“I have no idea what it was yet," said Wise of his exit. "Something went through the pan and that is all we know right now. It was a pretty big boom. It is a bummer. This motor we have run it quite a bit so it is not like it is a new motor that is blowing up or anything."
Bayne was also disappointed, saying that his car had been looking particularly good coming into the race: "It seems like nothing like this happens on a day you are running bad. As soon as you have a fast race car and feel like you are in the hunt, something comes up," he sighed.
"I didn't even get to break a sweat," he said of his early exit. "I don't know what happened here. I know we put some extra miles and extra heat cycles on it yesterday. I don't know if that has anything to do with it. Maybe we would have just expired later in the race. It is tough."
Greg Biffle now had the lead over Ambrose and held it through to the first of the competition cautions, which allowed Matt Kenseth to take the lead over Ambrose during the pit stops after Biffle had a slow stop and fell back to seventh. Kenseth and Ambrose still led by the time the second competition caution came out to mark the end of the first quarter, but Biffle got his bounce back this time through pit lane and emerged as the leader for the restart.
Further back, the cars looking strong included the Hendrick cars of Earnhardt Jr. and Jimmie Johnson - who had started from the back after an overnight engine change - as well as the Joe Gibbs Racing #18 driven by Kyle Busch which had taken just 33 laps to overcome a miserable 34th place on the starting grid to make his way all the way up to seventh. Mark Martin was also flying in the Michael Waltrip Racing #55, while after the restart the top five also featured Penske's Bra Keselowski and Ganassi's Juan Pablo Montoya.
The pressure for someone to make a breakthrough built up until Ambrose and Earnhardt blew past a loose-handling Biffle on lap 70, with Earnhardt claiming the lead for the first time of the afternoon on lap 74 and looking mighty strong as he did so - not to mention looking like a distant cousin of the Le Mans Nissan DeltaWing in its Dark Knight Rising
sponsorship livery in the process.
A debris caution just as the midfielders started to make green flag fuel stops allowed everyone a chance to cycle through pit lane. For Kyle Busch, it was a far longer stop than he'd been expecting, as the engine started to show blatant signs of blowing up and forced him to go to the garage area instead. The JGR team got it patched up and out again, but over 40 laps down.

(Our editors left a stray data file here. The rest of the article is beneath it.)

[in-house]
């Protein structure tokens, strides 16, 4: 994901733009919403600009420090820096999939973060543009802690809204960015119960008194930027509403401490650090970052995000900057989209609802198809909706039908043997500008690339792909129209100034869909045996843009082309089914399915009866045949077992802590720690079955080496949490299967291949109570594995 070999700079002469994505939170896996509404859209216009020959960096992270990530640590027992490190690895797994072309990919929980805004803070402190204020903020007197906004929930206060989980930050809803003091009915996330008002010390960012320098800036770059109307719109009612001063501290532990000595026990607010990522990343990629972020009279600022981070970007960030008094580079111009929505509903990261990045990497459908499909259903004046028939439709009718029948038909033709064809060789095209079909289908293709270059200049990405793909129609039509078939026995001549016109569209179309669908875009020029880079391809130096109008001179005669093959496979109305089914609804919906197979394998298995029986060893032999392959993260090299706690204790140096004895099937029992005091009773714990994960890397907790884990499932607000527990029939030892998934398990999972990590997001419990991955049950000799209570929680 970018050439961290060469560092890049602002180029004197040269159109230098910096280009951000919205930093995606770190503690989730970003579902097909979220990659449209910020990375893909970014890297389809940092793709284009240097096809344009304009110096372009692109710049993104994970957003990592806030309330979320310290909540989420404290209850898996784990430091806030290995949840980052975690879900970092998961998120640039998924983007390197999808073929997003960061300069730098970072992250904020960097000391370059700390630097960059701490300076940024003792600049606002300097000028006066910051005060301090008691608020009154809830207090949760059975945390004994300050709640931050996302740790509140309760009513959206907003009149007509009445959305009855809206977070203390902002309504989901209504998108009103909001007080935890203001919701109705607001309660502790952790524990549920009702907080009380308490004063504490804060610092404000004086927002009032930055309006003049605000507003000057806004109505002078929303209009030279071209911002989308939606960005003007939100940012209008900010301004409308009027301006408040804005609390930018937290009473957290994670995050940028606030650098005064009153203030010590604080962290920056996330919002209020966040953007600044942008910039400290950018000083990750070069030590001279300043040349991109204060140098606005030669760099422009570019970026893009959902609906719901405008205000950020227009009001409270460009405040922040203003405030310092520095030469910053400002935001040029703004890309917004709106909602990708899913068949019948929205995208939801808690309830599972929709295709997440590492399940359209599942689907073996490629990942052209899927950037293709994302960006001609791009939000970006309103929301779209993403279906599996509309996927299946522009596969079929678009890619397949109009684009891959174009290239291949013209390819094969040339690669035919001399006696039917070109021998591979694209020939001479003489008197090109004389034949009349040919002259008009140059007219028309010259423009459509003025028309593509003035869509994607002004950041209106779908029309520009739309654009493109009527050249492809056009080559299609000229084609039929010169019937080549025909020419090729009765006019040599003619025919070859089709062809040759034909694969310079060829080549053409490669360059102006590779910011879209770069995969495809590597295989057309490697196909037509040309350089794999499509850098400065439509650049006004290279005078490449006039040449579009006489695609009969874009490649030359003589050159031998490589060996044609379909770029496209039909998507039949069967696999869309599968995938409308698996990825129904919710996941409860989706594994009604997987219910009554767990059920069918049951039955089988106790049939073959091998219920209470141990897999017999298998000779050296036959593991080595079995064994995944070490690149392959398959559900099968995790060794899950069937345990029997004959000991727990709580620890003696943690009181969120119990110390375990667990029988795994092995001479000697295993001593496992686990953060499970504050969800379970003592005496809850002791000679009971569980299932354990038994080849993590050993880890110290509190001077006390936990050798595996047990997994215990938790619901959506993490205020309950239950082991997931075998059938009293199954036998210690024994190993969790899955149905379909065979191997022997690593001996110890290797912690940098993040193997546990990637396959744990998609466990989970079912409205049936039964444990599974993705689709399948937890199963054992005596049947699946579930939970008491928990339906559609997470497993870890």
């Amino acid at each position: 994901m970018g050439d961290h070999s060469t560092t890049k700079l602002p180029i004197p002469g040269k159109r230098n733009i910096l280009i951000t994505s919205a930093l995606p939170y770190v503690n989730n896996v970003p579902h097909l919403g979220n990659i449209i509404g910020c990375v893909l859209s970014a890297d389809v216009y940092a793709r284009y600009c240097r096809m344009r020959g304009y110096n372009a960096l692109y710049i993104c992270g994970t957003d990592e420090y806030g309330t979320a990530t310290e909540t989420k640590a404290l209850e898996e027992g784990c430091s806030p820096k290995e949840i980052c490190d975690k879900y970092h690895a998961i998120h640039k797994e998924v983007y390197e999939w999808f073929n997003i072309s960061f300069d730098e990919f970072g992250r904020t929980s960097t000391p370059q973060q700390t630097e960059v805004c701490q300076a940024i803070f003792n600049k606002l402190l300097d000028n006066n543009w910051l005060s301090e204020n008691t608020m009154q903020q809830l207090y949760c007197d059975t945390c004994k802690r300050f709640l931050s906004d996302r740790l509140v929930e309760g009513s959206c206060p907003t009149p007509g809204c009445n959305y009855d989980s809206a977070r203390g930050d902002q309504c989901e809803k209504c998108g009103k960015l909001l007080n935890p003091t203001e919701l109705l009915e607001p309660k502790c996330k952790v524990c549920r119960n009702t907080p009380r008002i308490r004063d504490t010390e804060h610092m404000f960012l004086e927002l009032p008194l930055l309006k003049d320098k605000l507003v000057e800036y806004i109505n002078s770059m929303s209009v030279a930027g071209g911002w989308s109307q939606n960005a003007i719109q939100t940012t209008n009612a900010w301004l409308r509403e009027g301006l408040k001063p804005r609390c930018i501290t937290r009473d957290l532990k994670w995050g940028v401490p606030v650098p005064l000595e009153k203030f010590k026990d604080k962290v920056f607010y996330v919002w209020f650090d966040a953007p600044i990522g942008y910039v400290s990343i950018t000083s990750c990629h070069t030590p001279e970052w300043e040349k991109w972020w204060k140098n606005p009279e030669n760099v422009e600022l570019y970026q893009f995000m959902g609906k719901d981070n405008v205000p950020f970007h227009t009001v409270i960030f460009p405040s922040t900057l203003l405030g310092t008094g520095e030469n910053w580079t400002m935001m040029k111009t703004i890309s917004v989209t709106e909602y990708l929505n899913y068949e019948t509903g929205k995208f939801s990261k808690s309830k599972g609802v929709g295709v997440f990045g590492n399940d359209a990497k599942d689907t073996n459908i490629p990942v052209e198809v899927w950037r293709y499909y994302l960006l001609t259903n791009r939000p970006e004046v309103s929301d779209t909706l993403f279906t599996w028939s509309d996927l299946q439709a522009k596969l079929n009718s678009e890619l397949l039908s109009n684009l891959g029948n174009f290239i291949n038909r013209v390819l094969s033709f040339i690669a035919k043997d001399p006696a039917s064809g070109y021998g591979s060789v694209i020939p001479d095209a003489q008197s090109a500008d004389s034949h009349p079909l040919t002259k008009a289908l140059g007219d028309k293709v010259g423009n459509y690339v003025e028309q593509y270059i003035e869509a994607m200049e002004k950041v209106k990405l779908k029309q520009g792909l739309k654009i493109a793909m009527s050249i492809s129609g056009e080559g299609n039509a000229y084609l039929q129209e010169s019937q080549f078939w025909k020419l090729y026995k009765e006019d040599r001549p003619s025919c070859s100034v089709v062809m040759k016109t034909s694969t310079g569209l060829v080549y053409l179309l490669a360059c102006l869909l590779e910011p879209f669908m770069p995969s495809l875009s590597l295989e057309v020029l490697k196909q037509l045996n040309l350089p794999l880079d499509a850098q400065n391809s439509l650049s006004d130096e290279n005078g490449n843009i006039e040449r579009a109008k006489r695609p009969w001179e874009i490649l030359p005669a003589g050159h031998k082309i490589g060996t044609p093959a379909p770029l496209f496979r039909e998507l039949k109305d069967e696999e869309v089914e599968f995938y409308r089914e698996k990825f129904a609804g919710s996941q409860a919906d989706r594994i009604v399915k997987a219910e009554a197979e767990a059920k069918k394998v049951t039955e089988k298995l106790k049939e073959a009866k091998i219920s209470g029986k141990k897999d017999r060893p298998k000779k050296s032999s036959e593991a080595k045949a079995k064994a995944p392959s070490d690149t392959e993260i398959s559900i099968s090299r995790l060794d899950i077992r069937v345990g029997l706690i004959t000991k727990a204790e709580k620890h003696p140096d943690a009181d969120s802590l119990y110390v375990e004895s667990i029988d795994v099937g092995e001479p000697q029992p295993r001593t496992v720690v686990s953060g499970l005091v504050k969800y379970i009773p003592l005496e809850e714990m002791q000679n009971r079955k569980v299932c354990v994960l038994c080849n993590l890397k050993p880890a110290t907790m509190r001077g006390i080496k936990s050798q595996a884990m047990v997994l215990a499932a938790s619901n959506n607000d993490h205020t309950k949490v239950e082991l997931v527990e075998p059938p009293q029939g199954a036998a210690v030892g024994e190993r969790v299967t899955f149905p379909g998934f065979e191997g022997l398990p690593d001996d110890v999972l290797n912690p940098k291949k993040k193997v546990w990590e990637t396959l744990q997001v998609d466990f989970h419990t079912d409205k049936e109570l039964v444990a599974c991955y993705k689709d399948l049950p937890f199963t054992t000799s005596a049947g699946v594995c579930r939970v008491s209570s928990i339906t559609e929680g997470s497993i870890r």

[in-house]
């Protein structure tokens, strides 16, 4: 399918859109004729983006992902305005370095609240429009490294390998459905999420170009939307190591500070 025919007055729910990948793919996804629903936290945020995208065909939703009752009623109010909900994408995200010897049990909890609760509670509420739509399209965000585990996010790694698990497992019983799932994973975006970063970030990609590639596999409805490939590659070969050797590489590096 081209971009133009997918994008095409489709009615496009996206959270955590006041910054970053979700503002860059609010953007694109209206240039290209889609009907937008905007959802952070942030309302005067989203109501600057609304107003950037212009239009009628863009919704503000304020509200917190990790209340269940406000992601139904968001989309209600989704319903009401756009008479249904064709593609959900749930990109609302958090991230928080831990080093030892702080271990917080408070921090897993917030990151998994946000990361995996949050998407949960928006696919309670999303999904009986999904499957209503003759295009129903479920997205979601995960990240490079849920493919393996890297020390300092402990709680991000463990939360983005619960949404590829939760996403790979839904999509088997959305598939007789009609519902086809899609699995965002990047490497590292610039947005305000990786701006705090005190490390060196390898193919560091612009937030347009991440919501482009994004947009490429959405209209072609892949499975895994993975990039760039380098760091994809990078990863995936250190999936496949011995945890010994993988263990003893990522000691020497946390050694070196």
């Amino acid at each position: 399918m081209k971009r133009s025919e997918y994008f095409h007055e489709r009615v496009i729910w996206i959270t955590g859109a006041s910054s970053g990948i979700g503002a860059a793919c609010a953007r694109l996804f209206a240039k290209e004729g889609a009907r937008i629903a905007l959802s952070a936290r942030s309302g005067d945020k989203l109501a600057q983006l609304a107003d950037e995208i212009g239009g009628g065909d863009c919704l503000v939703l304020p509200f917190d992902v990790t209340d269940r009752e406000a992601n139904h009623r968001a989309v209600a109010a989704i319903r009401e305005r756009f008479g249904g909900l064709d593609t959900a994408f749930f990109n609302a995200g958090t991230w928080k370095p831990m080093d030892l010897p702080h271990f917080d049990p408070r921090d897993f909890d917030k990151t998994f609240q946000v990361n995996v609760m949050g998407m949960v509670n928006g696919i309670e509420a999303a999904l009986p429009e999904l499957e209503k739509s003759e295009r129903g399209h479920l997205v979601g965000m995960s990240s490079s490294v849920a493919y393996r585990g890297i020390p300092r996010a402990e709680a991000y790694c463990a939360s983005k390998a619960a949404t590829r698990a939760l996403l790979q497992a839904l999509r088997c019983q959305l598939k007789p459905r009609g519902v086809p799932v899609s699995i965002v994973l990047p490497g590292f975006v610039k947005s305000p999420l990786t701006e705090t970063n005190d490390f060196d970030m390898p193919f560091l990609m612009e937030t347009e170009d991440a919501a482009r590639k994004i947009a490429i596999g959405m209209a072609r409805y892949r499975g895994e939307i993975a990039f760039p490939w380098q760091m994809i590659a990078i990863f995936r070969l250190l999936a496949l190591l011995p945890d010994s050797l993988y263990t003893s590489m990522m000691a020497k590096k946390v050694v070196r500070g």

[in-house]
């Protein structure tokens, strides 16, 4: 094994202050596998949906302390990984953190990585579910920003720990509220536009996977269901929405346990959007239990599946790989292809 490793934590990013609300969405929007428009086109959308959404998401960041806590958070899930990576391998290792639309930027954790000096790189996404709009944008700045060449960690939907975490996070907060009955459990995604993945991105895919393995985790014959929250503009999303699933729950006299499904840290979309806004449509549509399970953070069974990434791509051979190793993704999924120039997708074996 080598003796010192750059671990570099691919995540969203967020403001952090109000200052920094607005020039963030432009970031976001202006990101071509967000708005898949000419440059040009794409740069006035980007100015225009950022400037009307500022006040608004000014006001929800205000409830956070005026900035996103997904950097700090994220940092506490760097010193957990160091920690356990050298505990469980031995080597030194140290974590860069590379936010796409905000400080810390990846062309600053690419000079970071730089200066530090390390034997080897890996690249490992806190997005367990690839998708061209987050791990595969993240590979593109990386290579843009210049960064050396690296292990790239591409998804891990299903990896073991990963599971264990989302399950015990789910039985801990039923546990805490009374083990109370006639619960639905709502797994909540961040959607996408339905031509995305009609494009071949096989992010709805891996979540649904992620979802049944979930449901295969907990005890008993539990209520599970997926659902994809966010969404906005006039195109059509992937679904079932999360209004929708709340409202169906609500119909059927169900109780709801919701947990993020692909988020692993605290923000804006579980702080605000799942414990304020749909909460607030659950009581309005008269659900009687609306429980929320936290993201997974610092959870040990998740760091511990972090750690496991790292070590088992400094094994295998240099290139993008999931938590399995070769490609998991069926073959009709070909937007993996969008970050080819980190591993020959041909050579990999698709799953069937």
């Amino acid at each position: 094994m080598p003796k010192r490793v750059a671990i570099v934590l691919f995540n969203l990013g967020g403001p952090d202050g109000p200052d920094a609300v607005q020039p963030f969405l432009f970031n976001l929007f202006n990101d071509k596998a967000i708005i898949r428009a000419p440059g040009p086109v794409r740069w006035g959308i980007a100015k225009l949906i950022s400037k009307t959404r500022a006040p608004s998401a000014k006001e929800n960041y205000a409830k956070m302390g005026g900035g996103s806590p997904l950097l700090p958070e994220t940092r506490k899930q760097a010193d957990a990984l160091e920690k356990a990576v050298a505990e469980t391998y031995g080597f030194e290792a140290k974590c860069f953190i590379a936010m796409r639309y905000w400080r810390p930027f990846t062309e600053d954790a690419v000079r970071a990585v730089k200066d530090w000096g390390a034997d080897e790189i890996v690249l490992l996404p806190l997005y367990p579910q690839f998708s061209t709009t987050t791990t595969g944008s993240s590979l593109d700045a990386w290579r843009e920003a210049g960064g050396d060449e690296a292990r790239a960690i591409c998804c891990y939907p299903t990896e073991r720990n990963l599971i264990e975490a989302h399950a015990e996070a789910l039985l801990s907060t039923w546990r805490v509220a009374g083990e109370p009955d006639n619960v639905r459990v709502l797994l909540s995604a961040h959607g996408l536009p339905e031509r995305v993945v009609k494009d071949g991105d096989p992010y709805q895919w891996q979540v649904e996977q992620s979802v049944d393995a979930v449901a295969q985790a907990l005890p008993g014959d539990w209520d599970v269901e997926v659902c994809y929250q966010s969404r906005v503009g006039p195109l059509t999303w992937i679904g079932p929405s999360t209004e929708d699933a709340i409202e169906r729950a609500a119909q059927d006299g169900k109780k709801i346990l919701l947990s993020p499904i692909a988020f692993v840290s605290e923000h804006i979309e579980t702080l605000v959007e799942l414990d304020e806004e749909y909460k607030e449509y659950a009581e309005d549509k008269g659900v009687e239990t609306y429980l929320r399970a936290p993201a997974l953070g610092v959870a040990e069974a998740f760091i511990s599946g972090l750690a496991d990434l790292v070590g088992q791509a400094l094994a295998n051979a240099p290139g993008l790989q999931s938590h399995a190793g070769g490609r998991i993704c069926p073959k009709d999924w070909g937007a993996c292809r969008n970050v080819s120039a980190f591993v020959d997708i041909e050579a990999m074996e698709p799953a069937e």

At the restart, Earnhardt found himself contending for the lead at the green flag with Tony Stewart - and the current Cup champion nailed it. Earnhardt kept second ahead of Clint Bowyer, Jeff Gordon and Greg Biffle as the race reached the midway point, making it safe in the event that the earlier rain showers had returned - not that the weather radar was suggesting anything like that happening.
Stewart and Earnhardt were pulling well away from the rest of the field, but Stewart's purple patch was also on the wane allowing Earnhardt to blast past him on lap 109, some ten laps before a round of green flag pit stops got underway. Juan Montoya was one of the few not to have pitted - and was therefore out in the lead - when the sixth caution of the afternoon came out on lap 121 for a second spin by Kurt Busch.
Earnhardt was battling with Gordon for the lead at the restart when a major accident broke out behind them on the backstretch: sparked by David Gilliland getting loose and having a moment, Joey Logano had reacted to try avoiding the #38 and ended up heavily wrecked against the wall. Kasey Kahne had no where to go but right into the heart of the accident as well. Kahne was at least able to limp the #5 back to pit lane, but Logano was comprehensively done for the day, just 24 hours after winning at Michigan in the Nationwide Series race.